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Re: Boxcar Base

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  • parallel_imp
    Gerald, I should add that I m using these tools on Miraclon/Rigilon which has a fairly rigid metal backing. A more flexible back, as on Printight, can be more
    Message 1 of 28 , Apr 6, 2007
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      Gerald, I should add that I'm using these tools on Miraclon/Rigilon
      which has a fairly rigid metal backing. A more flexible back, as on
      Printight, can be more distorted by tools with a short cut (except
      maybe the nibbler, which supports the remaining material as it cuts,
      but it can leave a bit of a sawtooth edge). Cut Printight with
      tinsnips and it may get a lasagna-edge. As I said, these tools are
      useful but not perfect. And I can understand why some people prefer
      the ease of cutting plastic plates with scissors or xacto.
      But since I often mount small plates on lead high-base, the nibbler
      lets me trim a plate right up to the beard, butt it against foundry
      type, etc.
      Eric Holub, SF
      --- In PPLetterpress@yahoogroups.com, "Gerald Lange" <Bieler@...> wrote:
      > Yeah, I've got a zillion specialized tools for this, and dropped a few
      > more bucks tonight searching for that nibbler. Ah, Radio Shack, sort
      > of like going to Home Depot, except for the wait. Still junk when you
      > get it home though.
      >
      > I suppose this will irritate just about everyone but I'd recommend not
      > ever disturbing the length/width configuration of a plate, whether
      > steel-backed or polyester-backed. Except, of course, in the quick and
      > dirty or the desperate necessity. Why? The lay-down can easily get
      > distorted or twisted. Plain and simple.
    • Gerald Lange
      Just some information: Besides manufacturing magnetic flatbases and magnetic cylinders for the printing industry, Bunting actually makes non-magnetic cylinders
      Message 2 of 28 , Apr 7, 2007
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        Just some information:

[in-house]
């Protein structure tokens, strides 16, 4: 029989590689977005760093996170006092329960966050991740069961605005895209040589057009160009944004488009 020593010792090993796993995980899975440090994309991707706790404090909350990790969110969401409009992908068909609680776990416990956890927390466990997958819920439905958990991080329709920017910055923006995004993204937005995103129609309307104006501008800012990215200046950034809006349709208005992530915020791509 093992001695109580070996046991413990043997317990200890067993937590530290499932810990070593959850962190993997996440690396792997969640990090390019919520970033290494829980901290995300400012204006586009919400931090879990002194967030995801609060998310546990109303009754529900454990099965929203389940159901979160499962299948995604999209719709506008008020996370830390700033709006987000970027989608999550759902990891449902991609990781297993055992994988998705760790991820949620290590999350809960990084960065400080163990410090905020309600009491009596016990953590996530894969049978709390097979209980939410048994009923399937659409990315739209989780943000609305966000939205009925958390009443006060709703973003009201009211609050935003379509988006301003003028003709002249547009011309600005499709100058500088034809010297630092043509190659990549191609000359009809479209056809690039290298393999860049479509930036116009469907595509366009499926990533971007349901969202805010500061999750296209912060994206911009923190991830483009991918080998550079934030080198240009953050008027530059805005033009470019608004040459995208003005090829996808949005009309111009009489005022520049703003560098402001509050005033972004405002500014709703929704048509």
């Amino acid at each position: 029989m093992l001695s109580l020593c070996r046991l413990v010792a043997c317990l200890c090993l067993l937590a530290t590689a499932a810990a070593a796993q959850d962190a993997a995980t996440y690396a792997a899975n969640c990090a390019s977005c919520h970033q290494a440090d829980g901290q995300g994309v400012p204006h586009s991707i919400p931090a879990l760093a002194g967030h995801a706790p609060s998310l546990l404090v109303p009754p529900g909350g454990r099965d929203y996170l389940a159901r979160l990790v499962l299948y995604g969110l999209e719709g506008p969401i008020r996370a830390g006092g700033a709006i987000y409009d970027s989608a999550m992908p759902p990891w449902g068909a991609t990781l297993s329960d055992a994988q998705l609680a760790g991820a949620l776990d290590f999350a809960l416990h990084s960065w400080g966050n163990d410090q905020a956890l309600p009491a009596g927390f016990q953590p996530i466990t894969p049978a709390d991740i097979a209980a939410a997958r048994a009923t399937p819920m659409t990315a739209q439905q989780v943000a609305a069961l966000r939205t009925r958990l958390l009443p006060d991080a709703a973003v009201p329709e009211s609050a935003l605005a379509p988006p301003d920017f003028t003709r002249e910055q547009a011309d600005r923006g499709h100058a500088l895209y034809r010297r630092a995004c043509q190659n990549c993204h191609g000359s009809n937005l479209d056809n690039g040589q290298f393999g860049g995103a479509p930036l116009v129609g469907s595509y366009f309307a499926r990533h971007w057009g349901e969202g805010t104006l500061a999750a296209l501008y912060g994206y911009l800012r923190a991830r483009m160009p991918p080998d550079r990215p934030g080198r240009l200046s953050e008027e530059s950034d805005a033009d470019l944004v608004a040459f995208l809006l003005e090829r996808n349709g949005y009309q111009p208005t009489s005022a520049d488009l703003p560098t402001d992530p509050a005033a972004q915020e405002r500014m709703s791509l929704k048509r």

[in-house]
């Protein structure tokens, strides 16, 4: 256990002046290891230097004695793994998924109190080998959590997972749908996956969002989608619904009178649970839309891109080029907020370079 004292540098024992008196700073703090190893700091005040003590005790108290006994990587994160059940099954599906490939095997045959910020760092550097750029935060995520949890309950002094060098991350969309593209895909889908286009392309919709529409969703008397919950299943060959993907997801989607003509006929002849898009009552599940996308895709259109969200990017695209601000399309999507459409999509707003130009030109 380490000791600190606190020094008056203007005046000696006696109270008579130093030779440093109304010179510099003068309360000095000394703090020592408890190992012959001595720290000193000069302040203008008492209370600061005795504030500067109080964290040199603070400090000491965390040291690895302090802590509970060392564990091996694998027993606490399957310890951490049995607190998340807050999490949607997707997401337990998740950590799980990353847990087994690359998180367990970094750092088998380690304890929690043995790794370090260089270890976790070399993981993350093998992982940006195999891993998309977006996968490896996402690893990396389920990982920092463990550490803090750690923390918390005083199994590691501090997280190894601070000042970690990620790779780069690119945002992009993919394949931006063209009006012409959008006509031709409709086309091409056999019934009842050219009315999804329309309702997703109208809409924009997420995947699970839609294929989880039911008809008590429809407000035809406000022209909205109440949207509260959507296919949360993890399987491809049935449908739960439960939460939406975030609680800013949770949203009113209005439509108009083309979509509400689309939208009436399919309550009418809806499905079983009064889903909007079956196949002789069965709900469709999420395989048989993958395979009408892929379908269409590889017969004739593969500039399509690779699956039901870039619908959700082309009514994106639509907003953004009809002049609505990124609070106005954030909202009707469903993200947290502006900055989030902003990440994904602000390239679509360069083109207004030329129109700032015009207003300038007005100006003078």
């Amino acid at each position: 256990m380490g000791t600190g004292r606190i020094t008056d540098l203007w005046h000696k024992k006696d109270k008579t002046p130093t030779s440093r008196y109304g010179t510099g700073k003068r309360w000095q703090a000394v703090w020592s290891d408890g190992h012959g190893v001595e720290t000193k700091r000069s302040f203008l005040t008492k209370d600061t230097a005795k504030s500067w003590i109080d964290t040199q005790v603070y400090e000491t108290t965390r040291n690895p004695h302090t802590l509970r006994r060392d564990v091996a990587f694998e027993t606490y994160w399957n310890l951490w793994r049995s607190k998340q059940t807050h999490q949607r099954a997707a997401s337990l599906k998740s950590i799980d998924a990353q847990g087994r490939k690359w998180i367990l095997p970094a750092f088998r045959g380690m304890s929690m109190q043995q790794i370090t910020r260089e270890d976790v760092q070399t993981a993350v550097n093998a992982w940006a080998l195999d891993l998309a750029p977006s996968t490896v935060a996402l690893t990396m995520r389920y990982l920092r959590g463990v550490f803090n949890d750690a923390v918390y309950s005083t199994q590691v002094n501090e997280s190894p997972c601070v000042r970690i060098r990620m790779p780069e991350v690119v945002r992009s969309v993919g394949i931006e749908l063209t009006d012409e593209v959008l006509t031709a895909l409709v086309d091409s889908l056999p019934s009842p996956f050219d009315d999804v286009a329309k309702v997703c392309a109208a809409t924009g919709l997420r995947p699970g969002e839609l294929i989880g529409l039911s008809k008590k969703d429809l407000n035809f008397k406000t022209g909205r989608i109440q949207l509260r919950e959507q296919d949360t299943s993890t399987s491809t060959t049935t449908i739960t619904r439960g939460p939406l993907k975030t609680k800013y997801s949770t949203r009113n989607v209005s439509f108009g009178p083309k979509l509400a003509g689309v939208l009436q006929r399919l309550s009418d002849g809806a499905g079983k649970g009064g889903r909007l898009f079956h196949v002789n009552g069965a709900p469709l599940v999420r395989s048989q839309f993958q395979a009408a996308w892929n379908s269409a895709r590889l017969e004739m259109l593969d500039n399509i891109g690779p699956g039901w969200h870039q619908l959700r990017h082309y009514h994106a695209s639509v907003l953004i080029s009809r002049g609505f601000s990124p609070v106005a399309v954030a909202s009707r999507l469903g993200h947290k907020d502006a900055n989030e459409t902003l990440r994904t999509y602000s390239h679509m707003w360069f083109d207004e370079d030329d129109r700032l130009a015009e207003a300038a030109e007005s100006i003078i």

Besides manufacturing magnetic flatbases and magnetic cylinders for
        the printing industry, Bunting actually makes non-magnetic cylinders
        for use with polyester-backed plates—and has for a "lot" longer than
        "boxcar plates" have been around. They never manufactured a
        non-magnetic flatbase though, I assume, market-wise, they saw no
        industry support since non-magnetic flatbases were readily available.
        I had a bunch of the old plastic newspaper bases at one point, and
        they were also made from type metal and wood (I have some very precise
        aluminum combination base material that was manufactured in Germany).
        Those old AWT and ATF catalogs list all sorts of base material.

        Gerald
        http://BielerPress.blogspot.com


        > >
        > > By "boxcar plate," do you mean you are using a polyester-backed plate
        > > w/film adhesive on a Bunting Magnetic base? If so, what is the
        > > rationale?
        > >
        >
        > Yes we use polyester-backed plates w/ film adhesive (a whole lot
        > easier to say boxcar plate), but it's not on a magnetic base, its
        > just an aluminum base. I don't know why I said bunting.
        >
        > But, even on a magnetic base I would use boxcar plates (and have
        > before, on other people's setup) and just adjust the press
        > accordingly, for a number of reasons, though mostly for quick
        > registration (we tape the plate upside down to the paper, properly
        > registered, and then run it through the press).
        >
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